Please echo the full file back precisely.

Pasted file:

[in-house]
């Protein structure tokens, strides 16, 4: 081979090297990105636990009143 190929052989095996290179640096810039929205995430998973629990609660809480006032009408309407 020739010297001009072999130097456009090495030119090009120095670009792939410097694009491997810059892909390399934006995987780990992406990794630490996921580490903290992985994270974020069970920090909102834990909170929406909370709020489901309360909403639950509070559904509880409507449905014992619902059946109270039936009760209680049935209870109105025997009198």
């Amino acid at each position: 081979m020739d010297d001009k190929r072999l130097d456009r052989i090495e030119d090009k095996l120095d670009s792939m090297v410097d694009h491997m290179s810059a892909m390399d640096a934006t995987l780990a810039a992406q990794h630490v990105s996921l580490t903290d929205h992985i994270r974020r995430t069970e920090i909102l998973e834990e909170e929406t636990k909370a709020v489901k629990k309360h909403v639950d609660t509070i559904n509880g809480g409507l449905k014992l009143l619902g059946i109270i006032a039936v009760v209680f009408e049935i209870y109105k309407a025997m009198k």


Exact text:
[in-house]
């Protein structure tokens, strides 16, 4: 081979090297990105636990009143 190929052989095996290179640096810039929205995430998973629990609660809480006032009408309407 020739010297001009072999130097456009090495030119090009120095670009792939410097694009491997810059892909390399934006995987780990992406990794630490996921580490903290992985994270974020069970920090909102834990909170929406909370709020489901309360909403639950509070559904509880409507449905014992619902059946109270039936009760209680049935209870109105025997009198």
């Amino acid at each position: 081979m020739d010297d001009k190929r072999l130097d456009r052989i090495e030119d090009k095996l120095d670009s792939m090297v410097d694009h491997m290179s810059a892909m390399d640096a934006t995987l780990a810039a992406q990794h630490v990105s996921l580490t903290d929205h992985i994270r974020r995430t069970e920090i909102l998973e834990e909170e929406t636990k909370a709020v489901k629990k309360h909403v639950d609660t509070i559904n509880g809480g409507l449905k014992l009143l619902g059946i109270i006032a039936v009760v209680f009408e049935i209870y109105k309407a025997m009198k």